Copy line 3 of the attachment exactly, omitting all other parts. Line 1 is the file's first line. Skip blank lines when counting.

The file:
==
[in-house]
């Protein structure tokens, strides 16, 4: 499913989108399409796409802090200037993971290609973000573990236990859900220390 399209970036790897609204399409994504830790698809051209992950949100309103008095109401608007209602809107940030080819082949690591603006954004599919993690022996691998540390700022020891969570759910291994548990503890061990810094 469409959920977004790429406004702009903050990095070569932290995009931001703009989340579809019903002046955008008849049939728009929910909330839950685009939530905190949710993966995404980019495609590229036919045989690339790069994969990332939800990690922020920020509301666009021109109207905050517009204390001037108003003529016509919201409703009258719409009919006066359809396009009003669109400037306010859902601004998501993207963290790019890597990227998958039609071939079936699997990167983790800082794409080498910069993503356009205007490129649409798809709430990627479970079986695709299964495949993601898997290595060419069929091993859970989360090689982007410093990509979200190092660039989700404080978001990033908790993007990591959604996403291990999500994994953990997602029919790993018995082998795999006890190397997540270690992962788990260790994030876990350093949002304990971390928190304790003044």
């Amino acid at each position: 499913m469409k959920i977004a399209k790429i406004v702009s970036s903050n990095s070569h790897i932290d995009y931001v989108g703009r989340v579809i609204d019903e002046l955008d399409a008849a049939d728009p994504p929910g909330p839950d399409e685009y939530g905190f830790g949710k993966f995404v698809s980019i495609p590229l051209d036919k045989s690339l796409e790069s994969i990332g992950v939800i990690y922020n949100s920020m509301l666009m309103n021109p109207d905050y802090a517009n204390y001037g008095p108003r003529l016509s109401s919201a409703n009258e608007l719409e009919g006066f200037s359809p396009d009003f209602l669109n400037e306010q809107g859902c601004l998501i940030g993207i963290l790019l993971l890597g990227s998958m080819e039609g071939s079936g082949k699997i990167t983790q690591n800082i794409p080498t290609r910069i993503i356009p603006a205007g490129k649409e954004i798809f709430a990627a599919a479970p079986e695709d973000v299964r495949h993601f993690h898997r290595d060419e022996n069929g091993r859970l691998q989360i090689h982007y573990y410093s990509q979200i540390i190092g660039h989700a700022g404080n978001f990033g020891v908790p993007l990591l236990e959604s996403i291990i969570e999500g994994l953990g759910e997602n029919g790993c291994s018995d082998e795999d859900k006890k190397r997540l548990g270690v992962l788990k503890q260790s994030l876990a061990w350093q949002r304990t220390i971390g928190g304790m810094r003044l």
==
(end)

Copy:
């Amino acid at each position: 499913m469409k959920i977004a399209k790429i406004v702009s970036s903050n990095s070569h790897i932290d995009y931001v989108g703009r989340v579809i609204d019903e002046l955008d399409a008849a049939d728009p994504p929910g909330p839950d399409e685009y939530g905190f830790g949710k993966f995404v698809s980019i495609p590229l051209d036919k045989s690339l796409e790069s994969i990332g992950v939800i990690y922020n949100s920020m509301l666009m309103n021109p109207d905050y802090a517009n204390y001037g008095p108003r003529l016509s109401s919201a409703n009258e608007l719409e009919g006066f200037s359809p396009d009003f209602l669109n400037e306010q809107g859902c601004l998501i940030g993207i963290l790019l993971l890597g990227s998958m080819e039609g071939s079936g082949k699997i990167t983790q690591n800082i794409p080498t290609r910069i993503i356009p603006a205007g490129k649409e954004i798809f709430a990627a599919a479970p079986e695709d973000v299964r495949h993601f993690h898997r290595d060419e022996n069929g091993r859970l691998q989360i090689h982007y573990y410093s990509q979200i540390i190092g660039h989700a700022g404080n978001f990033g020891v908790p993007l990591l236990e959604s996403i291990i969570e999500g994994l953990g759910e997602n029919g790993c291994s018995d082998e795999d859900k006890k190397r997540l548990g270690v992962l788990k503890q260790s994030l876990a061990w350093q949002r304990t220390i971390g928190g304790m810094r003044l």